She tells me that after she finished that school, they were given internships at the tourist resort for a few months, unpaid, with just food expenses covered. Then they were sent home and told that the company would get in touch. Natasha and many others like her are still waiting and it’s already been a few years, during which the Caibarien Gaviota Agency has ignored their complaints. “I found out that they use us, that during the time of our placements we are free labor, then they take us out and bring other students in and that’s how they save themselves paying wages,” she says.
Natasha missed out on studying, now she’s trying to get her twelfth grade education at a night school for workers and farmers, but she says the classes there are awful and she knows that “even though the piece of paper says graduate, it’s all a lie and it won’t help me at all.”
Ever since she was 17 years old, she has essentially been an unemployed or underemployed young woman, given the fact that she prefers to work nights at private restaurants to earn some extra cash and not have to pay for the self-employment license. This girl doesn’t exist for Cuba’s working and professional world, “many women are telling me to marry an old man with money, who will solve my problems, but I wouldn’t do it that even if I was dead.” There are many women like this in Cuba, there’s no doubt about that, who we can call heroines sacrificed in the holocaust of Communist corruption.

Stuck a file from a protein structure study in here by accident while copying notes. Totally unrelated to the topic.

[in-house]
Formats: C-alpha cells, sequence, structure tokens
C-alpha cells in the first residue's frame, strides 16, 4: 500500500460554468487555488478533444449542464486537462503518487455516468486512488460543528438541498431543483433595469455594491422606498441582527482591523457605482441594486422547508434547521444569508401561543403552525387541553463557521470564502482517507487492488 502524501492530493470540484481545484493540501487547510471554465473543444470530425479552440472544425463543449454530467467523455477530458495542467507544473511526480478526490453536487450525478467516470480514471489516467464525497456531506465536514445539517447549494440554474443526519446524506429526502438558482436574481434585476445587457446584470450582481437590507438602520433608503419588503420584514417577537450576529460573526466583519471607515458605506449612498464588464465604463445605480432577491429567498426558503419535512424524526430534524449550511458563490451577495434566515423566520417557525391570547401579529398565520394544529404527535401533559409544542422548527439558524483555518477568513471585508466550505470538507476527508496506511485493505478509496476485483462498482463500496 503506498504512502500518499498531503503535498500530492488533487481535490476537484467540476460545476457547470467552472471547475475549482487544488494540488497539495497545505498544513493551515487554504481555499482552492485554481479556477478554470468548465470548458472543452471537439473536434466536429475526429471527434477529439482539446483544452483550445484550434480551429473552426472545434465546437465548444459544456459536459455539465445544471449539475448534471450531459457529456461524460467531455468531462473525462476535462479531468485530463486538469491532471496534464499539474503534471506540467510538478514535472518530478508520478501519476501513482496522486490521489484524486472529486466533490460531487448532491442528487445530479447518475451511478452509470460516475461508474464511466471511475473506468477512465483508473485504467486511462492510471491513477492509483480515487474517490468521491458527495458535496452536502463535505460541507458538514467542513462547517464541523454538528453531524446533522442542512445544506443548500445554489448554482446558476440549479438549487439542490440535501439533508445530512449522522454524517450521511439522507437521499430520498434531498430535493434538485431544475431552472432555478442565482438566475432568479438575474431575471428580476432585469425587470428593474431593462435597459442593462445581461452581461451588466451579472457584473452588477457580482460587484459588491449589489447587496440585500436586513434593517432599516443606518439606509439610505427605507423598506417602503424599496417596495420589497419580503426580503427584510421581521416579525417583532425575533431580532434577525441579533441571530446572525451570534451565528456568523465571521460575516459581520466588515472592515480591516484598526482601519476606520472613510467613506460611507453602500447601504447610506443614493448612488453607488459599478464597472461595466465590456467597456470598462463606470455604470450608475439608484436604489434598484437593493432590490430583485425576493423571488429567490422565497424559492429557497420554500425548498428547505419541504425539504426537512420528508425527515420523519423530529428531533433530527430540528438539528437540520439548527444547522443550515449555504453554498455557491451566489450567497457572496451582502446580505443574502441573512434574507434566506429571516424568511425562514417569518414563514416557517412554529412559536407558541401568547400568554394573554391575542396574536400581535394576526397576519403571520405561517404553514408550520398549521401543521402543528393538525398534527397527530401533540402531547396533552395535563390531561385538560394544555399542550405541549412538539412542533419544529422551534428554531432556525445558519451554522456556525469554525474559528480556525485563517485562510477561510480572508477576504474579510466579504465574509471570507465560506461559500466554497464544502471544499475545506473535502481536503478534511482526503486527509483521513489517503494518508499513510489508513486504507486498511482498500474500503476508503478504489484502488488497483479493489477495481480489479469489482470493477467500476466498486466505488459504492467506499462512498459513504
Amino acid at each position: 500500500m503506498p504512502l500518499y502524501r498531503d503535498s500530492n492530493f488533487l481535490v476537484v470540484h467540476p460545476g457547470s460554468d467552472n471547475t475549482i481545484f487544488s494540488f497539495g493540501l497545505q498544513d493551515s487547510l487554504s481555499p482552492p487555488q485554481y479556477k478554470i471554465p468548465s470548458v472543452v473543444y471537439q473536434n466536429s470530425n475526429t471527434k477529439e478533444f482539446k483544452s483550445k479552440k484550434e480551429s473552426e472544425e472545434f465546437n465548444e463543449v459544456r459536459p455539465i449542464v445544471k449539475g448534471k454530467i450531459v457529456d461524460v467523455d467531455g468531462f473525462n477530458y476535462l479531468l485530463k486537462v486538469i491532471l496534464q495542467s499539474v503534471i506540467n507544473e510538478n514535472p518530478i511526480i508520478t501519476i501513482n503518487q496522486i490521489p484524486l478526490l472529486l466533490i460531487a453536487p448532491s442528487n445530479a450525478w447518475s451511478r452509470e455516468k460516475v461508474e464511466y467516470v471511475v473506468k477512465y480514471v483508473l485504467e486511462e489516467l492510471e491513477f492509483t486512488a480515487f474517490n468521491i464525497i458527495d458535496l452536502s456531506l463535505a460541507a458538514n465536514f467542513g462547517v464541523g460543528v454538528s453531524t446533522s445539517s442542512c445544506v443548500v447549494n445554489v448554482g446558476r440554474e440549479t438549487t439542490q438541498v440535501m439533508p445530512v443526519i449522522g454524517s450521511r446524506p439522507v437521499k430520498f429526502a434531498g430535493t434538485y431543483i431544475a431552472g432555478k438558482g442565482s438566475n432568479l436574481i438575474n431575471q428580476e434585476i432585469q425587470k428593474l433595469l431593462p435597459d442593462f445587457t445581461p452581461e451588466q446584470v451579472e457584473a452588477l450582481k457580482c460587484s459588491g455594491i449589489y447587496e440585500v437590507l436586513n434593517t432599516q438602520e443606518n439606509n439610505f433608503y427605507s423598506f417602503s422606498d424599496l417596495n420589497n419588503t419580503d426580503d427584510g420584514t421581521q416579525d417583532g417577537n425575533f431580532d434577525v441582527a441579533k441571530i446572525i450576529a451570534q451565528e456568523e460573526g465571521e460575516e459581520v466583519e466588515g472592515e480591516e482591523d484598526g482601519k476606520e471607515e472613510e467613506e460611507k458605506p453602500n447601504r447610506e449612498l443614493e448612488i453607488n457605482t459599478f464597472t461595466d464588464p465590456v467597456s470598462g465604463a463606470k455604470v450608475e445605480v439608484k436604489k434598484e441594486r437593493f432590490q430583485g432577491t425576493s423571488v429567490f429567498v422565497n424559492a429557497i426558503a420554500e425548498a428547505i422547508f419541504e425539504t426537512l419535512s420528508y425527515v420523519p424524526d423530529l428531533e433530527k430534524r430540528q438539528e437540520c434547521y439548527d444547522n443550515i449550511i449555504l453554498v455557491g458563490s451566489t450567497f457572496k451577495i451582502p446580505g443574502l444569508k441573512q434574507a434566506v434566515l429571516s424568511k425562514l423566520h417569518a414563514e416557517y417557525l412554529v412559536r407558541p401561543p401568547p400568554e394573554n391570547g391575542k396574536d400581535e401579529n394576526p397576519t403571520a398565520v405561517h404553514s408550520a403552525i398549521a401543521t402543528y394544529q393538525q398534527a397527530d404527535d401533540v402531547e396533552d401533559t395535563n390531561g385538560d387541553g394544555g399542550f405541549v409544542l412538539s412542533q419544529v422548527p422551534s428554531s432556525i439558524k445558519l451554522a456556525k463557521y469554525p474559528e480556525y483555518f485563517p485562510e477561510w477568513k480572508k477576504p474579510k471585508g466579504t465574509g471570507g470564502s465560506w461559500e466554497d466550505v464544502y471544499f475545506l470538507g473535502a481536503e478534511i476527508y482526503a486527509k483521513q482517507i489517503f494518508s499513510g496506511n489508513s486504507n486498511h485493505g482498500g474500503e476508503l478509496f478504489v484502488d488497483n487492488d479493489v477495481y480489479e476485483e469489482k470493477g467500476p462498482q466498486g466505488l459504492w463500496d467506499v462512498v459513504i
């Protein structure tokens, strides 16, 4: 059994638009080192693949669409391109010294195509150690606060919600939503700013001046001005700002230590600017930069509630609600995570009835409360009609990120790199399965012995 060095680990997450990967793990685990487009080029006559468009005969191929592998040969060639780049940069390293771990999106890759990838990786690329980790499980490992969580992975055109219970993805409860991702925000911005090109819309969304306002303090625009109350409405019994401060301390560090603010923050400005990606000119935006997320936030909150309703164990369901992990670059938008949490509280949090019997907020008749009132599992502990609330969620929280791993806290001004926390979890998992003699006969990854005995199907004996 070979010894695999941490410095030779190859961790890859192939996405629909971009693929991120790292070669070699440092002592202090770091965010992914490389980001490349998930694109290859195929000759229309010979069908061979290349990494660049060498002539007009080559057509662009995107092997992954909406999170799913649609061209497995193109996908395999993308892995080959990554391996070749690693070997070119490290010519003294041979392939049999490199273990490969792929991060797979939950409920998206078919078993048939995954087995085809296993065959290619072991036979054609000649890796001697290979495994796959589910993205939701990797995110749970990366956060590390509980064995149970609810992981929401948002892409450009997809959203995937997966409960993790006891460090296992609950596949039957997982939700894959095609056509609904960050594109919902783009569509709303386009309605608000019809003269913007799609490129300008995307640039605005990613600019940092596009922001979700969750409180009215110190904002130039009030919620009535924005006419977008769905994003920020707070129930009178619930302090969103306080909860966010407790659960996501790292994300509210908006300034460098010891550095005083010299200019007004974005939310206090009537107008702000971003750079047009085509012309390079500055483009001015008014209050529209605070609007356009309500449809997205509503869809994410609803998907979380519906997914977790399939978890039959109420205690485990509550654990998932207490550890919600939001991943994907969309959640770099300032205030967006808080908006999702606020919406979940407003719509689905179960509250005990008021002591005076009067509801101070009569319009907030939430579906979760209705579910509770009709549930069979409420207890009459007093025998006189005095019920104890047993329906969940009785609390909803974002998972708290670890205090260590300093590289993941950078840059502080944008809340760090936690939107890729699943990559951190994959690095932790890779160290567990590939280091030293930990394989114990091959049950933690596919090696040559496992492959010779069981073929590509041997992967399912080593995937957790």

While Natasha is complaining to Gaviota and works late nights getting older by the day, I reached out to two friends who are already on the other side of the sea. Their ticket out was THE KEY, or what they call “Terminal 3” (in reference to the most trafficked International terminal of the Havana airport). Both of them were studying languages and literature at university and they agreed to leave their studies in the third year, as their families couldn’t pay for their studies let alone maintain them (a graduate in this subject is one of the most poorly paid in the country).
So the almost graduates went straight to the Cayo Santa Maria tourist resort without going through the Polytechnic school and using an influence which Alejandro refuses to tell me about: one as a guide and the other as an entertainer. “We started changing without us even realizing, we were fighting with our girlfriends, we started having lots of foreign lovers, I even took a HIV test at one point, as news was going around that there were foreigners with AIDS.”